No matter how dominant or seemingly unbeatable a team might be, everyone is going to lose at some point.
That’s the nature of sports.
Still, after nearly four years of ruling the pool, the U.S. women’s water polo team’s second-place finish to Australia at the FINA Intercontinental Tournament in early May came as a surprise. The last time the U.S. women left a major international tournament without the title was the 2013 world championships.
Beginning Tuesday, the women have the chance to start a new streak when they face the Netherlands to open the FINA Women’s World League Super Final in Shanghai.
“I guess simply because we’re Team USA and we want to win everything we do, my expectation is we’ll put our best foot forward and do our very best to make sure we come home with the big W,” said attacker and two-time Olympic gold medalist and 2012 Olympic MVP Maggie Steffens.
The U.S. women made history at the Olympic Games Rio 2016 when they became the first women’s water polo team to win back-to-back gold medals. They are the only women’s team to medal in every Olympics since the sport was introduced in 2000.
This is a new quadrennium, however, and the team that will enter the pool on Tuesday is different from the team that exited the pool in Rio last summer. The roster for the Intercontinental Tournament, which was held during the NCAA season, featured a handful of experienced players including Olympians Melissa Seidemann and Aria Fischer, but it also contained a host of younger players who’ve been rising through the water polo pipeline.
Five members of the 2016 Olympic team played this past weekend at the Kunshan Cup in Kunshan, China, which served as a preliminary event for this week’s tournament. In addition to Seidemann and Fischer, the roster included Makenzie Fischer, Kiley Neushul and Maddie Musselman. Steffens and Rachel Fattal stayed back in the United States to attend the ceremony for the Cutino Award, presented to the top men’s and women’s college water polo players, but are now back with the team for the Super Final.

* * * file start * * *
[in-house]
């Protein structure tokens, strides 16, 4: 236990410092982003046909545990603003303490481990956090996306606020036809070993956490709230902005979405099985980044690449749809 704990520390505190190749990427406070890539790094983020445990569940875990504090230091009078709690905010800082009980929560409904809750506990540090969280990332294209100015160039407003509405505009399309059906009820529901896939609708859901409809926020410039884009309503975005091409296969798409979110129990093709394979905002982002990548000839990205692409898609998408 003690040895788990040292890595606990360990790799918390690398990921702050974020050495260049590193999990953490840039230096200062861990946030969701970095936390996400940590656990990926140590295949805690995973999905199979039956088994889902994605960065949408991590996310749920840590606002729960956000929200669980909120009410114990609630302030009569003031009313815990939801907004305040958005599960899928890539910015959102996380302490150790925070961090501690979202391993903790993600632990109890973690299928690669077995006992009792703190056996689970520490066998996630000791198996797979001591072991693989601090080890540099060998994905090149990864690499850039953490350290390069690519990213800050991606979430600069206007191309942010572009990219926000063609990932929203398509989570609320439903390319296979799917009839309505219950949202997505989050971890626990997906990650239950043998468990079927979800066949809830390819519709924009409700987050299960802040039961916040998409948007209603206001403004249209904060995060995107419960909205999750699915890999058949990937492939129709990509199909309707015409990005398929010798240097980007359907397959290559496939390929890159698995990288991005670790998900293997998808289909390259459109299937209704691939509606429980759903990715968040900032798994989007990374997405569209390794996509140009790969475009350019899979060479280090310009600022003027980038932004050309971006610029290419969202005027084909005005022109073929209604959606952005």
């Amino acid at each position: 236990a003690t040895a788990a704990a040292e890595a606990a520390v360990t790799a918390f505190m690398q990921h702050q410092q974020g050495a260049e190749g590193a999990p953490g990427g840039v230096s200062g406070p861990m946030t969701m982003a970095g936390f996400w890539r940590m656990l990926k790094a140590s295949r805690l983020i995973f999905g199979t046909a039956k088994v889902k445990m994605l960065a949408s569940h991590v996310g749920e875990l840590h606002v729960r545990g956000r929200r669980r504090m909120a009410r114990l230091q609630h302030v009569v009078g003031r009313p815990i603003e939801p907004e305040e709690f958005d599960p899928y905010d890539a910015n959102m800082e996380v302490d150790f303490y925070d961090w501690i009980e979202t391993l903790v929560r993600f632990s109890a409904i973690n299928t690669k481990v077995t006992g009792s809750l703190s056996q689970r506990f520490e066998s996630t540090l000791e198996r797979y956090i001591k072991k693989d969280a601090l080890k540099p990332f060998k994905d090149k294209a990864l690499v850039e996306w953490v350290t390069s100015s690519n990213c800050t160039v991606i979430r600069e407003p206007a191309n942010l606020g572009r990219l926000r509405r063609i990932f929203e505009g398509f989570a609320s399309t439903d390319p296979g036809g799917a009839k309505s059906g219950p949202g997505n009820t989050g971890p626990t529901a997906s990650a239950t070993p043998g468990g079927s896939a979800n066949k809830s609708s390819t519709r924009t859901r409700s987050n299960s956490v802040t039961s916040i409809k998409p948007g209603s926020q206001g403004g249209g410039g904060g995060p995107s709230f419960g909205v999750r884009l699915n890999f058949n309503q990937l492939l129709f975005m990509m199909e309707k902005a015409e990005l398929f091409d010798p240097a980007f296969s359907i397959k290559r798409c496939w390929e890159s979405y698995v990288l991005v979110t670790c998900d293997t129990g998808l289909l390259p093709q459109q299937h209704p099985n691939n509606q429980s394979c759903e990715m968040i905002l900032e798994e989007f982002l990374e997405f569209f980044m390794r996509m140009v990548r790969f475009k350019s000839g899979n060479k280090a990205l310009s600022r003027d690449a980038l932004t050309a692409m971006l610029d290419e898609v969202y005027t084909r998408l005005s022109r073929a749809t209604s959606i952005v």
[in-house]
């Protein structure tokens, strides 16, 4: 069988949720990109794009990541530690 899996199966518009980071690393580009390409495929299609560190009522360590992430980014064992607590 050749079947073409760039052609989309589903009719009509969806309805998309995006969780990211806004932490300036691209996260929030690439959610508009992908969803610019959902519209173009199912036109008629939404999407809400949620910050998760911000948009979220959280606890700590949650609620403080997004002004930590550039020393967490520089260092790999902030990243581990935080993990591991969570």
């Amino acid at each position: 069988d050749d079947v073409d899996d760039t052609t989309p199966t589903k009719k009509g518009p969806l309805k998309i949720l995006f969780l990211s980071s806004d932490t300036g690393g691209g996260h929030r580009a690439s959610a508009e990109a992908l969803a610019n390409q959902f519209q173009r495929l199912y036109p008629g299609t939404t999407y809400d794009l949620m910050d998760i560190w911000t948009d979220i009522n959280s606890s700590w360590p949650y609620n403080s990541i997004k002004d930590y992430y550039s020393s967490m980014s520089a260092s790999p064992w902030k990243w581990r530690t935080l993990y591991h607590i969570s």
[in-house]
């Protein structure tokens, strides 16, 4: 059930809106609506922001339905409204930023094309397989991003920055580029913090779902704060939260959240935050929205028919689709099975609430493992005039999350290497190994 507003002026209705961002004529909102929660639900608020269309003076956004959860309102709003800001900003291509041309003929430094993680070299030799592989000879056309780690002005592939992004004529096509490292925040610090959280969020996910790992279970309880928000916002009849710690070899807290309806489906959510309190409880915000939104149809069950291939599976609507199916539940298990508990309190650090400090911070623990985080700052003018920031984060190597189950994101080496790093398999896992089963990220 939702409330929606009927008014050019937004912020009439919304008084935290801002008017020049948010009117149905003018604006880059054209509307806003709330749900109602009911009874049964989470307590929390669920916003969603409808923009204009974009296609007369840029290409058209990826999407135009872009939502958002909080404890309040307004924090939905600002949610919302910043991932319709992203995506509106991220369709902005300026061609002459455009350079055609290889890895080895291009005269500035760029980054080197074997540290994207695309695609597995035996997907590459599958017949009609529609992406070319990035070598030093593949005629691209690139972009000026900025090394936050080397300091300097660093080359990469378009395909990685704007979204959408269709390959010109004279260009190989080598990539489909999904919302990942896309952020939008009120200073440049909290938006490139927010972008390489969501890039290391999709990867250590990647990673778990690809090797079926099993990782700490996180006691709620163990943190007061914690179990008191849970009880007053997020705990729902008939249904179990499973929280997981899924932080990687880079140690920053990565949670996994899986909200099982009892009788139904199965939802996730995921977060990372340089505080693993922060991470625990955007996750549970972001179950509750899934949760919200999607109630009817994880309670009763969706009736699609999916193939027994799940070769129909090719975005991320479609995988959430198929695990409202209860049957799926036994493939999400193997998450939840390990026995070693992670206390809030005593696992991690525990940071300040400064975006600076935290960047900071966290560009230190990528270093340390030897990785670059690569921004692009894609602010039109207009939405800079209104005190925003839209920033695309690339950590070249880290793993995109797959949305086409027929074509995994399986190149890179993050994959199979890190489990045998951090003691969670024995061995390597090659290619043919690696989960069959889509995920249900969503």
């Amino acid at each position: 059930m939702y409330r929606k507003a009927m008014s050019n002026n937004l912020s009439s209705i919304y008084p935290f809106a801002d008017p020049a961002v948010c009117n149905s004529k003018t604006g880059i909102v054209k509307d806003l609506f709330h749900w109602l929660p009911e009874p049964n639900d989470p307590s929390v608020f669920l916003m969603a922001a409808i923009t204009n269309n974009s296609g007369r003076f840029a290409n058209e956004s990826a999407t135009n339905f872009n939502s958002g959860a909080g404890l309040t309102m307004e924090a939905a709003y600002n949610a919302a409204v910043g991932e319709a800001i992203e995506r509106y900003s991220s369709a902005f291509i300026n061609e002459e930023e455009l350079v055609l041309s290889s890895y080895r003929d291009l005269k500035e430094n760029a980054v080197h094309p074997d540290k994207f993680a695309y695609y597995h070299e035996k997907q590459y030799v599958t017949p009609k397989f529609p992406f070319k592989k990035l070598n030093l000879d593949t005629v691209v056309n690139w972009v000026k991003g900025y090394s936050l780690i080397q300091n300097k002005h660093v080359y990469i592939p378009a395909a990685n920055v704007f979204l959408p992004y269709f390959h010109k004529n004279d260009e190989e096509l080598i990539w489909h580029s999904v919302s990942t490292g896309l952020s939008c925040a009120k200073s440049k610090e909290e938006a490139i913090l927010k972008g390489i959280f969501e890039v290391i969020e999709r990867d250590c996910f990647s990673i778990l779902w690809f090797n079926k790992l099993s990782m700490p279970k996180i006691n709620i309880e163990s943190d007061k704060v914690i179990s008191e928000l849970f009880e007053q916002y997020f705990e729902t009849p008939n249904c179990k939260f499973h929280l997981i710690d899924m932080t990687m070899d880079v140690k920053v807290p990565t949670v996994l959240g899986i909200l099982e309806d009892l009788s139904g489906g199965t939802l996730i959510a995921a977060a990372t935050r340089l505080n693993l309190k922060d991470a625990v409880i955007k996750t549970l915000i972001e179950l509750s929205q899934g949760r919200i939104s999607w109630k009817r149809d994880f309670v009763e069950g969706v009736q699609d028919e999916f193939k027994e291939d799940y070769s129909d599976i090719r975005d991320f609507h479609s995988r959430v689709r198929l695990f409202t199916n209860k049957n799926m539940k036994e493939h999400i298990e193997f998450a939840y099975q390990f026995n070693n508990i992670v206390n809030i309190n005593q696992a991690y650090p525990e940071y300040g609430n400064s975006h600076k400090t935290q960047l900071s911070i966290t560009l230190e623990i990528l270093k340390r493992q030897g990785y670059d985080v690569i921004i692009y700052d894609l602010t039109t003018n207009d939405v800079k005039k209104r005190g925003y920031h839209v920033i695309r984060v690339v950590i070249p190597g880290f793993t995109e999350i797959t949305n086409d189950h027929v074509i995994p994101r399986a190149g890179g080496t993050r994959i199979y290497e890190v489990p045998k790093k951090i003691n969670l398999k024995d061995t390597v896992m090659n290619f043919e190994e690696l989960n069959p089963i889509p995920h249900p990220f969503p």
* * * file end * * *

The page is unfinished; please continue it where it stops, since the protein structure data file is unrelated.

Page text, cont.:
Team USA won the Kunshan Cup by rallying in the third quarter to defeat Greece 11-8 in a shootout on Sunday.
Joining the above seven players this week will be goalkeepers Mia Rycraw, who made eight saves and blocked all three of Greece’s attempt in the shootout this weekend, and Gabby Stone, Alys Williams, Jordan Raney, Mary Brooks and Jamie Neushul.
Steffens said that while the overall goal this early in the quad is still the same — to be the best, play their best and represent the United States the best — the approach does change somewhat when mixing returning players with newcomers.
“I think the way we go about that maybe is a little different right now because we’re starting to create a new team,” she said. “It’s no longer 2016. It’s a completely new squad, so we’re trying to develop this team as we bring people back from the last quad and bring people up who haven’t been on the team before.
“It’s a really fun time because you’re basically molding together this team that’s about to go on an incredible journey together.”
In addition to facing the Netherlands, Team USA will also play Japan and Russia in group play before the quarterfinal round begins on Friday.
The U.S. women are prepared to get back to their winning ways and add another championship to the list that includes the last three World League Super Finals. A victory this year would match the team’s longest winning streak at the event, which lasted from 2009-12. Other major tournament victories in recent years include the 2014 World Cup and 2015 world championship.
Going into the Rio Games, Team USA had the distinction of being the only team to hold all four major titles at once.
However, streaks and statistics aren’t exactly at the top of the list of things the players think about much less talk about, Steffens said. They’re simply concerned with being the best.
“The cool thing for us is that instead of it being a streak, it’s more about that pride and that legacy we’re able to leave and that culture as a team,” she said. “We strive to be excellent and strive to be successful and leave that mark everywhere we go. So in that sense, streaks are telling of that culture we try to embody and create and the legacy we hope to leave.”